Hello BlueLion, Don't say you're sad for your young kids. For one thing you are still young and chances are you will witness new discoveries (meds) /maybe a cure ?? in your lifetime. Second, in my experience, my son (whom I had at age 40, some 6 years after diagnosis ) has grown up with a PD mom and has evolved into a very considerate person, always there to help others in difficult situations and does not seem to have been affected by his mom's disease. He will turn 25 on December 26 and is a very positive and successful young man. On April 1st last, I celebrated my 30th anniversary of diagnosis. Am still around, doing reasonably well (I had surgery in the meantime). PD is not a life sentence. You can keep an almost normal life (except for taking meds). So enjoy life and treasure every moment. Take care, Mireille
  7. What caused your Doc to suggest DBS?

    This awful experience serves as a good reminder : when traveling, I always carry a large part of my meds in my hand luggage and the rest in my suitcase (checked baggage). If my baggage is lost, I always have my meds in my hand luggage, and conversely. I always travel with more meds than necessary. And I always take a doctor's prescribtion just in case. Having dbs does not mean that you will be medsfree. Most people who had DBS still take medications but far less than prior surgery. Take good care, Mimi
  8. What caused your Doc to suggest DBS?

    I cannot quite understand why it would be horrifying to operate on local anesthesia. Almost all the surgeries I had were local, including C section and total knee replacement. You recover more quickly having only anesthesia for the lower part of your body. Your breathing system is not involved and that's what makes a difference for recovery. For battery replacement, a simple series of shots in the area where the IPG is located is sufficient. It's is a very quick procedure. The skin is cut always at the same place so there is only one scar. It is really a simple gesture for the surgeon as the IPG has already found its place and you only need to take the old one out and put the new one at the same place.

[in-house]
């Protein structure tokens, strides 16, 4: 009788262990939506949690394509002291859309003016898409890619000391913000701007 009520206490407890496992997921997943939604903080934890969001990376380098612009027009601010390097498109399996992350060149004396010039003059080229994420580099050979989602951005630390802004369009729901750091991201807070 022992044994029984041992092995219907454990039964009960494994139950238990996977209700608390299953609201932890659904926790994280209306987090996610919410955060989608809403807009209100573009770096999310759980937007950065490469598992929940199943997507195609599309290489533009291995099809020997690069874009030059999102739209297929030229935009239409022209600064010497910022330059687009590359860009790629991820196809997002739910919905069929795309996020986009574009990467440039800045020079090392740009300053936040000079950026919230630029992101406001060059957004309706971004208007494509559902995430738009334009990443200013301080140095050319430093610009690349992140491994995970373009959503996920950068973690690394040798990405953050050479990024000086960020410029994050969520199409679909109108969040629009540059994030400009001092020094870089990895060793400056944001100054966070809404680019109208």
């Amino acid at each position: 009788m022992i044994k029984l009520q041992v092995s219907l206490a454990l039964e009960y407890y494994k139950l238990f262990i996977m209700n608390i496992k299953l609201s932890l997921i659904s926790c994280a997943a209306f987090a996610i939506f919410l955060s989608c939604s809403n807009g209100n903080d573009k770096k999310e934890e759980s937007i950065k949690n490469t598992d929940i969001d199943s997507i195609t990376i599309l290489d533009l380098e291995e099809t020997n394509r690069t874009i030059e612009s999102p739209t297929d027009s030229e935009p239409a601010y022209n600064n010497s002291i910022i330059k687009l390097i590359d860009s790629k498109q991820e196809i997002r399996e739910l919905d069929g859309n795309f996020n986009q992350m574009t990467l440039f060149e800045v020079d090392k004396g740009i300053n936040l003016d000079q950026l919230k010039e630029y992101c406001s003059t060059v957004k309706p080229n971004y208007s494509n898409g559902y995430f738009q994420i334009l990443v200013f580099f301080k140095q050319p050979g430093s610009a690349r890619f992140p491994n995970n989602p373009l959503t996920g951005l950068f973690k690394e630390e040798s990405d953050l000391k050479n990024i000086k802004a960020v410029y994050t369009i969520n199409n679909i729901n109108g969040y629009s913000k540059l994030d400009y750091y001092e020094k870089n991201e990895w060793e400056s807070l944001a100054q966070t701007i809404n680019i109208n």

9. What caused your Doc to suggest DBS?

    dear Stump, Just want you to know in my experience, battery was replaced the first time after 6 years and eight months, second time 7 years and 6 months and the current system is scheduled to last a minimum of eight years, maybe nine. According to a study " There are many factors that may influence battery drain. These factors include neurostimulator manufacturing tolerances, battery usage, battery chemistry, tissue impedance, interpolation error, usage patterns, and self-discharge. " The 5 year window is an average that may not apply to you, especially if like me you undergo DBS while still young. IPG replacement was done each time under local anesthesia, not general. I had DBS in 2000, I was 47 and had been diagnosed 13 years prior. Regards, Mireille